Lazy Laps As We Wait For New Snow This Week

What a difference a day makes. I left my house 2.5 hours later than yesterday and was still able to park in the very first part of Lot 3. I feel blessed to now be a part of the crowd that can make it happen mid-week. There was no rush to get out there onto a lift and when I did, it was a day of lazy laps and corduroy.

The weekend warm up definitely did a number on off piste runs, with the exception of pure north facing terrain that never sees the sun. So the groomers were “the thing” today and it was my game to find those last little bits of untracked corduroy. For the afternoon, I even ran a few laps on the Chair To Nowhere. Usually it’s a cold 13 minute ride. But today, the temperatures were in the high 40’s and that big ball of fire in the sky made it tempting to nap on the chair for each lap rather than catching up on email.

There’s one more day of spring-like conditions for Tuesday, which is not quite going to be enough time to get any good mid-winter corn development, Wednesday will bring some increasing clouds, cooler temperatures and a chance of dust on crust.

There’s a classic winter storm out there…just not real cold…

The real storm action is slated to move in overnight Wednesday and remain in place through late Friday. Here’s the Winter Storm Watch that was released today:

...WINTER STORM WATCH IN EFFECT FROM WEDNESDAY EVENING THROUGH
FRIDAY EVENING ABOVE 7000 FEET...

THE NATIONAL WEATHER SERVICE IN RENO HAS ISSUED A WINTER STORM
WATCH ABOVE 7000 FEET, WHICH IS IN EFFECT FROM WEDNESDAY EVENING
THROUGH FRIDAY EVENING.

* TIMING: SNOW WILL BEGIN TO MOVE INTO THE SIERRA LATE WEDNESDAY
  EVENING WITH PERIODS OF MODERATE TO HEAVY SNOW CONTINUING
  THROUGH FRIDAY EVENING.

* SNOW ACCUMULATIONS: 1 TO 2 FEET. LOCALLY HIGHER AMOUNTS ALONG
  THE SIERRA CREST.

* WINDS: SOUTH TO SOUTHWEST 15 TO 25 WITH GUSTS TO 45 MPH. SIERRA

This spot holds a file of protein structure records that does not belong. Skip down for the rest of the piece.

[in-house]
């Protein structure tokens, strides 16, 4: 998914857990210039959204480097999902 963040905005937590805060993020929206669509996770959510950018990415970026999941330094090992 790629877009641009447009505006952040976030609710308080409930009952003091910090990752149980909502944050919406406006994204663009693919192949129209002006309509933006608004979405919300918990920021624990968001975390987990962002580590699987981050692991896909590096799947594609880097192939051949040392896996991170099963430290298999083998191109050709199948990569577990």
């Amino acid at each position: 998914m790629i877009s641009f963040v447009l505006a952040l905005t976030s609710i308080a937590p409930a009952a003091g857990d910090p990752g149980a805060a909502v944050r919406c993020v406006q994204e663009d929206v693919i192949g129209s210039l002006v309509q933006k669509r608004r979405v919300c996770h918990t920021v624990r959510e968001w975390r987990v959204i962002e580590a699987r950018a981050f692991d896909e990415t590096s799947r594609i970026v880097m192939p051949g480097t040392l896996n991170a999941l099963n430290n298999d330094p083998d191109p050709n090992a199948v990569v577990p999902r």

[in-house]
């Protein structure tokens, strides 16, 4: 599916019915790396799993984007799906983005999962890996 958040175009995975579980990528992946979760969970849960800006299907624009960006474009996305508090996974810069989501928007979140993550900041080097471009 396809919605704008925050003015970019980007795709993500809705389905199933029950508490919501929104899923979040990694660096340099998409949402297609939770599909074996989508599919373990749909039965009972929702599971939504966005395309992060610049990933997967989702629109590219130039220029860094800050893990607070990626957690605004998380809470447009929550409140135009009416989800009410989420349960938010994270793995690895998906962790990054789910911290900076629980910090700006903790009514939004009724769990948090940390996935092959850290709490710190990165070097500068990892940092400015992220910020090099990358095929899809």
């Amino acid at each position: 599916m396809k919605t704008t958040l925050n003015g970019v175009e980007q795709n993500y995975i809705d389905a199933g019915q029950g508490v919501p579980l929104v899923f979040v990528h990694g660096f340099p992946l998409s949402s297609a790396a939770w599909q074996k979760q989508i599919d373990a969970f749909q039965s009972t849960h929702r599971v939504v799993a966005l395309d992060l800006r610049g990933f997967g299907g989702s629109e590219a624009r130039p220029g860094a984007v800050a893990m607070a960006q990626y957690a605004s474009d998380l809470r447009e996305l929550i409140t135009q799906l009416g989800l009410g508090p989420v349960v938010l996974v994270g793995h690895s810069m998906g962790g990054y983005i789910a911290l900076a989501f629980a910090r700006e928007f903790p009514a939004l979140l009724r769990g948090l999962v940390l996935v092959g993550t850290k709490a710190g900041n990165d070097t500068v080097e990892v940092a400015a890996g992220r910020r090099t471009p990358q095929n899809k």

RIDGE GUSTS OF 80 TO 100 MPH.

* SNOW LEVELS: STARTING AROUND 6000 FEET WEDNESDAY EVENING, RISING
  TO 7500 FEET THURSDAY. SNOW LEVELS WILL FALL TO AROUND 6500 FEET
  FRIDAY.

* IMPACTS: TRAVEL WILL BECOME DIFFICULT DUE TO SNOW COVERED ROADS
  AND LOW VISIBILITY ACROSS SIERRA PASSES. AVALANCHE RISK IS
  LIKELY TO INCREASE AS WELL WITH DANGEROUS CONDITIONS FOR BACK
  COUNTRY ACTIVITIES.

You should definitely note the possibility for high winds on Thursday and Friday. In our ongoing mission of education, it would be reasonable to expect holds on the upper mountain if ridge winds are anywhere near 80-100 mph. You also may note the possibility of snow levels near 7500 feet for Thursday, which would lead to some very soggy ski conditions. You may want to consider that as a day to curl up with a good book in front of the fireplace. With snow levels at 6500 feet on Friday, it would be reasonable to guess that this will not be the light powder dump that will be advertised by TV media. It should do a good job at refreshing the base and covering moguls.

The GFS is looking a bit more optimistic over several runs today that the WSW would indicate. Image via TwisterData.com

The Plight Of The Weekend Skier

It was yet another über busy weekend. How many has it been in a row? I’m going to make a guess and say ever since mid-November. Have you looked at the forecast for this week? Snow is expected for Thursday and Friday, and a good amount of it. Then the weekend will be bluebird skies again. Can you guess what will happen next weekend? Then we drop into the February holiday season…oh boy.

We’ve mentioned several times through this season that Friday is the new Saturday, and that all weekends have become 3 day weekends. We discovered a new tool available from Google Maps that supports that idea. Similar to the way that Google crowdsources data to develop traffic maps, they apparently have been using that technology since 2015 to determine when popular attractions are most popular. Since that data has been collected, Friday appears to be just about as busy as Saturday at Alpine Meadows, even more busy than Sundays. For now, it only shows data during a business’ stated open times. We would expect that the bars start getting pretty tall around 7:30 am on weekends these days.